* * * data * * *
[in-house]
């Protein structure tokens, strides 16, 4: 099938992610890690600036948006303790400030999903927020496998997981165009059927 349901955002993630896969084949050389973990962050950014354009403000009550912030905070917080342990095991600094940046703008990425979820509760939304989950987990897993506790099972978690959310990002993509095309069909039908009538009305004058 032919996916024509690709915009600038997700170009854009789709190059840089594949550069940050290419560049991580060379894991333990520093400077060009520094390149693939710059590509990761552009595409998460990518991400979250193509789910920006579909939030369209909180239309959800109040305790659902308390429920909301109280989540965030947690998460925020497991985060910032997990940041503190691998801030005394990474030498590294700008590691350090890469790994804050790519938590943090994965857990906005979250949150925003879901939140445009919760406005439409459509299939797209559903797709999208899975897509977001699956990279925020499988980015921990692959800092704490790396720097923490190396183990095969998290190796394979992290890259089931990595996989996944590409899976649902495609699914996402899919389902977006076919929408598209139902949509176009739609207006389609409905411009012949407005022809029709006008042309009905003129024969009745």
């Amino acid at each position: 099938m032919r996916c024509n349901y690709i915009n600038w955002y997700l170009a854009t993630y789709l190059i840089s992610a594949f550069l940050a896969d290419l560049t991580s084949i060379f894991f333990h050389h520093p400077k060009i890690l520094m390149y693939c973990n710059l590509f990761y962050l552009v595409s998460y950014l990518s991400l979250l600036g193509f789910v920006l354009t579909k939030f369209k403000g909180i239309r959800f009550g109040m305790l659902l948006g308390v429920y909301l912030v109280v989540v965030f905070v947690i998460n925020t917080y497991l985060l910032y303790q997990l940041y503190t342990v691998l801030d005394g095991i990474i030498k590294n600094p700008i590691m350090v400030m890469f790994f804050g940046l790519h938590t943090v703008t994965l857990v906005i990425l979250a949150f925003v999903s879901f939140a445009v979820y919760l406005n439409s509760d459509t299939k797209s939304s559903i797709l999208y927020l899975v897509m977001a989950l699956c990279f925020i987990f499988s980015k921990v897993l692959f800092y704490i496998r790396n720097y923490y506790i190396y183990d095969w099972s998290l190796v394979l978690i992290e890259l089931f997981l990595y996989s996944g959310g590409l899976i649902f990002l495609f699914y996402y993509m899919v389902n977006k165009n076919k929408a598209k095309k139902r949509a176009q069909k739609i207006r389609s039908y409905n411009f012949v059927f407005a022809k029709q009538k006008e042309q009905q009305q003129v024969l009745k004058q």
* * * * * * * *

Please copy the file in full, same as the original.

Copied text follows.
[in-house]
């Protein structure tokens, strides 16, 4: 099938992610890690600036948006303790400030999903927020496998997981165009059927 349901955002993630896969084949050389973990962050950014354009403000009550912030905070917080342990095991600094940046703008990425979820509760939304989950987990897993506790099972978690959310990002993509095309069909039908009538009305004058 032919996916024509690709915009600038997700170009854009789709190059840089594949550069940050290419560049991580060379894991333990520093400077060009520094390149693939710059590509990761552009595409998460990518991400979250193509789910920006579909939030369209909180239309959800109040305790659902308390429920909301109280989540965030947690998460925020497991985060910032997990940041503190691998801030005394990474030498590294700008590691350090890469790994804050790519938590943090994965857990906005979250949150925003879901939140445009919760406005439409459509299939797209559903797709999208899975897509977001699956990279925020499988980015921990692959800092704490790396720097923490190396183990095969998290190796394979992290890259089931990595996989996944590409899976649902495609699914996402899919389902977006076919929408598209139902949509176009739609207006389609409905411009012949407005022809029709006008042309009905003129024969009745």
């Amino acid at each position: 099938m032919r996916c024509n349901y690709i915009n600038w955002y997700l170009a854009t993630y789709l190059i840089s992610a594949f550069l940050a896969d290419l560049t991580s084949i060379f894991f333990h050389h520093p400077k060009i890690l520094m390149y693939c973990n710059l590509f990761y962050l552009v595409s998460y950014l990518s991400l979250l600036g193509f789910v920006l354009t579909k939030f369209k403000g909180i239309r959800f009550g109040m305790l659902l948006g308390v429920y909301l912030v109280v989540v965030f905070v947690i998460n925020t917080y497991l985060l910032y303790q997990l940041y503190t342990v691998l801030d005394g095991i990474i030498k590294n600094p700008i590691m350090v400030m890469f790994f804050g940046l790519h938590t943090v703008t994965l857990v906005i990425l979250a949150f925003v999903s879901f939140a445009v979820y919760l406005n439409s509760d459509t299939k797209s939304s559903i797709l999208y927020l899975v897509m977001a989950l699956c990279f925020i987990f499988s980015k921990v897993l692959f800092y704490i496998r790396n720097y923490y506790i190396y183990d095969w099972s998290l190796v394979l978690i992290e890259l089931f997981l990595y996989s996944g959310g590409l899976i649902f990002l495609f699914y996402y993509m899919v389902n977006k165009n076919k929408a598209k095309k139902r949509a176009q069909k739609i207006r389609s039908y409905n411009f012949v059927f407005a022809k029709q009538k006008e042309q009905q009305q003129v024969l009745k004058q």